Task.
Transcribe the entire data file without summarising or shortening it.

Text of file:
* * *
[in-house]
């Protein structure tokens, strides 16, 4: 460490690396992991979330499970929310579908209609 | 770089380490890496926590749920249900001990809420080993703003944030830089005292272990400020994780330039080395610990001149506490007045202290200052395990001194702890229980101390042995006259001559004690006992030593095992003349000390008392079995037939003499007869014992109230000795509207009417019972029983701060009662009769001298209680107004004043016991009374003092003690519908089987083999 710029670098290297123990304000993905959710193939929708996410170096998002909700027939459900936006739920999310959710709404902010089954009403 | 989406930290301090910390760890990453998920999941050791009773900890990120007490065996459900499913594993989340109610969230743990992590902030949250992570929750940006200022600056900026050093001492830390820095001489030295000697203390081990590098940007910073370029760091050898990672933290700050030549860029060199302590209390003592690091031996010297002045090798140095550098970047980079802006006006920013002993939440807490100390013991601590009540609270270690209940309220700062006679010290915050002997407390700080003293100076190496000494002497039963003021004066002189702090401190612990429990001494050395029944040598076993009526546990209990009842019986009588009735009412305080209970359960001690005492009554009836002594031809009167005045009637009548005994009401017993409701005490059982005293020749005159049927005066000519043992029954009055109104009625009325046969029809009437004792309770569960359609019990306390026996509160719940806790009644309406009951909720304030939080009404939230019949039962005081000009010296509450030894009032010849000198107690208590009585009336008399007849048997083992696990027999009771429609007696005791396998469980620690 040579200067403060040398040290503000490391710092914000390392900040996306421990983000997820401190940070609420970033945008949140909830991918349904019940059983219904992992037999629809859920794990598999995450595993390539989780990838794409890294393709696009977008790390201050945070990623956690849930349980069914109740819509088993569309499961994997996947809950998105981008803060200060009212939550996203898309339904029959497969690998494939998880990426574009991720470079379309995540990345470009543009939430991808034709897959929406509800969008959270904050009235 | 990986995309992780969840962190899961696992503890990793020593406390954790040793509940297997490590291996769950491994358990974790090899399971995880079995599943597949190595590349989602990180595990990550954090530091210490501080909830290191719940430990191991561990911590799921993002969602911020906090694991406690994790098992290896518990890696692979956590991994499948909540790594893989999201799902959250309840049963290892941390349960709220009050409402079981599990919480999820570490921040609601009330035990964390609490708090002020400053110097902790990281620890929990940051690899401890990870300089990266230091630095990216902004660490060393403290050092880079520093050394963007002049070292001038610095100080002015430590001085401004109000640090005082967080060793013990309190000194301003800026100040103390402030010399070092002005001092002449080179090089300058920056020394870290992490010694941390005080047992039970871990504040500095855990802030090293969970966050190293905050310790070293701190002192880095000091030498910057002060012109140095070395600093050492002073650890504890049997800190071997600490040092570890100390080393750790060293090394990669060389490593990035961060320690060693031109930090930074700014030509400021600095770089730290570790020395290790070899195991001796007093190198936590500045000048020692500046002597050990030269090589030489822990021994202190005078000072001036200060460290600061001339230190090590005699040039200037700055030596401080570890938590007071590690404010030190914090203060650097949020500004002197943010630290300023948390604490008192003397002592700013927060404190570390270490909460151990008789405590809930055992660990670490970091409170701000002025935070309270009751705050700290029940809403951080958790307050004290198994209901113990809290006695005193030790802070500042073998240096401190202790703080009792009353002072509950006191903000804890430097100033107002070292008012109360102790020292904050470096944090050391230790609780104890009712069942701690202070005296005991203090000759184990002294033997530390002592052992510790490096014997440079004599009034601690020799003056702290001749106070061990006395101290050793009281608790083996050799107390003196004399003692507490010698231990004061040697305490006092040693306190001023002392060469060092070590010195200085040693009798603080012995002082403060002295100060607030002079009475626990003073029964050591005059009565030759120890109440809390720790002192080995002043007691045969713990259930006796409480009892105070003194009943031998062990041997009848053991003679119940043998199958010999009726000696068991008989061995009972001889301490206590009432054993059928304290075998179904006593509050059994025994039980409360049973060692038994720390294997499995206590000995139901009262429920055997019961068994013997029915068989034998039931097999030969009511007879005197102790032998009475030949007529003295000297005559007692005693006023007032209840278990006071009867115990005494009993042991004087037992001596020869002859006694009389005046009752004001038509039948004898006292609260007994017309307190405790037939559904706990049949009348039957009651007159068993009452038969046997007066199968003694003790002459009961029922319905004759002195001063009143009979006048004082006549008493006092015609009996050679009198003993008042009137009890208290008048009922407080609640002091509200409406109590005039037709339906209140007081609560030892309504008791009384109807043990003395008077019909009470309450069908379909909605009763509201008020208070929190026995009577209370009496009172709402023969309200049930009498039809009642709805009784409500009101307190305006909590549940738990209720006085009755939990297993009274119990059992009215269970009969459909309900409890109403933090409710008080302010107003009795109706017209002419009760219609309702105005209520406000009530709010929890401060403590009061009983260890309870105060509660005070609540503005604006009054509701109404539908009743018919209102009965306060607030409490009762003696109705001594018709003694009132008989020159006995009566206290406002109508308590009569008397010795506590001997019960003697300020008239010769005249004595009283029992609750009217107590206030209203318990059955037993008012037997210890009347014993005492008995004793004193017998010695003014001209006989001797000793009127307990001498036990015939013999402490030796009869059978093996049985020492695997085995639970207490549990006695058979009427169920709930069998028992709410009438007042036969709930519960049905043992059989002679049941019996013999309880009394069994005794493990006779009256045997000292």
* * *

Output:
[in-house]
């Protein structure tokens, strides 16, 4: 460490690396992991979330499970929310579908209609 | 770089380490890496926590749920249900001990809420080993703003944030830089005292272990400020994780330039080395610990001149506490007045202290200052395990001194702890229980101390042995006259001559004690006992030593095992003349000390008392079995037939003499007869014992109230000795509207009417019972029983701060009662009769001298209680107004004043016991009374003092003690519908089987083999 710029670098290297123990304000993905959710193939929708996410170096998002909700027939459900936006739920999310959710709404902010089954009403 | 989406930290301090910390760890990453998920999941050791009773900890990120007490065996459900499913594993989340109610969230743990992590902030949250992570929750940006200022600056900026050093001492830390820095001489030295000697203390081990590098940007910073370029760091050898990672933290700050030549860029060199302590209390003592690091031996010297002045090798140095550098970047980079802006006006920013002993939440807490100390013991601590009540609270270690209940309220700062006679010290915050002997407390700080003293100076190496000494002497039963003021004066002189702090401190612990429990001494050395029944040598076993009526546990209990009842019986009588009735009412305080209970359960001690005492009554009836002594031809009167005045009637009548005994009401017993409701005490059982005293020749005159049927005066000519043992029954009055109104009625009325046969029809009437004792309770569960359609019990306390026996509160719940806790009644309406009951909720304030939080009404939230019949039962005081000009010296509450030894009032010849000198107690208590009585009336008399007849048997083992696990027999009771429609007696005791396998469980620690 040579200067403060040398040290503000490391710092914000390392900040996306421990983000997820401190940070609420970033945008949140909830991918349904019940059983219904992992037999629809859920794990598999995450595993390539989780990838794409890294393709696009977008790390201050945070990623956690849930349980069914109740819509088993569309499961994997996947809950998105981008803060200060009212939550996203898309339904029959497969690998494939998880990426574009991720470079379309995540990345470009543009939430991808034709897959929406509800969008959270904050009235 | 990986995309992780969840962190899961696992503890990793020593406390954790040793509940297997490590291996769950491994358990974790090899399971995880079995599943597949190595590349989602990180595990990550954090530091210490501080909830290191719940430990191991561990911590799921993002969602911020906090694991406690994790098992290896518990890696692979956590991994499948909540790594893989999201799902959250309840049963290892941390349960709220009050409402079981599990919480999820570490921040609601009330035990964390609490708090002020400053110097902790990281620890929990940051690899401890990870300089990266230091630095990216902004660490060393403290050092880079520093050394963007002049070292001038610095100080002015430590001085401004109000640090005082967080060793013990309190000194301003800026100040103390402030010399070092002005001092002449080179090089300058920056020394870290992490010694941390005080047992039970871990504040500095855990802030090293969970966050190293905050310790070293701190002192880095000091030498910057002060012109140095070395600093050492002073650890504890049997800190071997600490040092570890100390080393750790060293090394990669060389490593990035961060320690060693031109930090930074700014030509400021600095770089730290570790020395290790070899195991001796007093190198936590500045000048020692500046002597050990030269090589030489822990021994202190005078000072001036200060460290600061001339230190090590005699040039200037700055030596401080570890938590007071590690404010030190914090203060650097949020500004002197943010630290300023948390604490008192003397002592700013927060404190570390270490909460151990008789405590809930055992660990670490970091409170701000002025935070309270009751705050700290029940809403951080958790307050004290198994209901113990809290006695005193030790802070500042073998240096401190202790703080009792009353002072509950006191903000804890430097100033107002070292008012109360102790020292904050470096944090050391230790609780104890009712069942701690202070005296005991203090000759184990002294033997530390002592052992510790490096014997440079004599009034601690020799003056702290001749106070061990006395101290050793009281608790083996050799107390003196004399003692507490010698231990004061040697305490006092040693306190001023002392060469060092070590010195200085040693009798603080012995002082403060002295100060607030002079009475626990003073029964050591005059009565030759120890109440809390720790002192080995002043007691045969713990259930006796409480009892105070003194009943031998062990041997009848053991003679119940043998199958010999009726000696068991008989061995009972001889301490206590009432054993059928304290075998179904006593509050059994025994039980409360049973060692038994720390294997499995206590000995139901009262429920055997019961068994013997029915068989034998039931097999030969009511007879005197102790032998009475030949007529003295000297005559007692005693006023007032209840278990006071009867115990005494009993042991004087037992001596020869002859006694009389005046009752004001038509039948004898006292609260007994017309307190405790037939559904706990049949009348039957009651007159068993009452038969046997007066199968003694003790002459009961029922319905004759002195001063009143009979006048004082006549008493006092015609009996050679009198003993008042009137009890208290008048009922407080609640002091509200409406109590005039037709339906209140007081609560030892309504008791009384109807043990003395008077019909009470309450069908379909909605009763509201008020208070929190026995009577209370009496009172709402023969309200049930009498039809009642709805009784409500009101307190305006909590549940738990209720006085009755939990297993009274119990059992009215269970009969459909309900409890109403933090409710008080302010107003009795109706017209002419009760219609309702105005209520406000009530709010929890401060403590009061009983260890309870105060509660005070609540503005604006009054509701109404539908009743018919209102009965306060607030409490009762003696109705001594018709003694009132008989020159006995009566206290406002109508308590009569008397010795506590001997019960003697300020008239010769005249004595009283029992609750009217107590206030209203318990059955037993008012037997210890009347014993005492008995004793004193017998010695003014001209006989001797000793009127307990001498036990015939013999402490030796009869059978093996049985020492695997085995639970207490549990006695058979009427169920709930069998028992709410009438007042036969709930519960049905043992059989002679049941019996013999309880009394069994005794493990006779009256045997000292």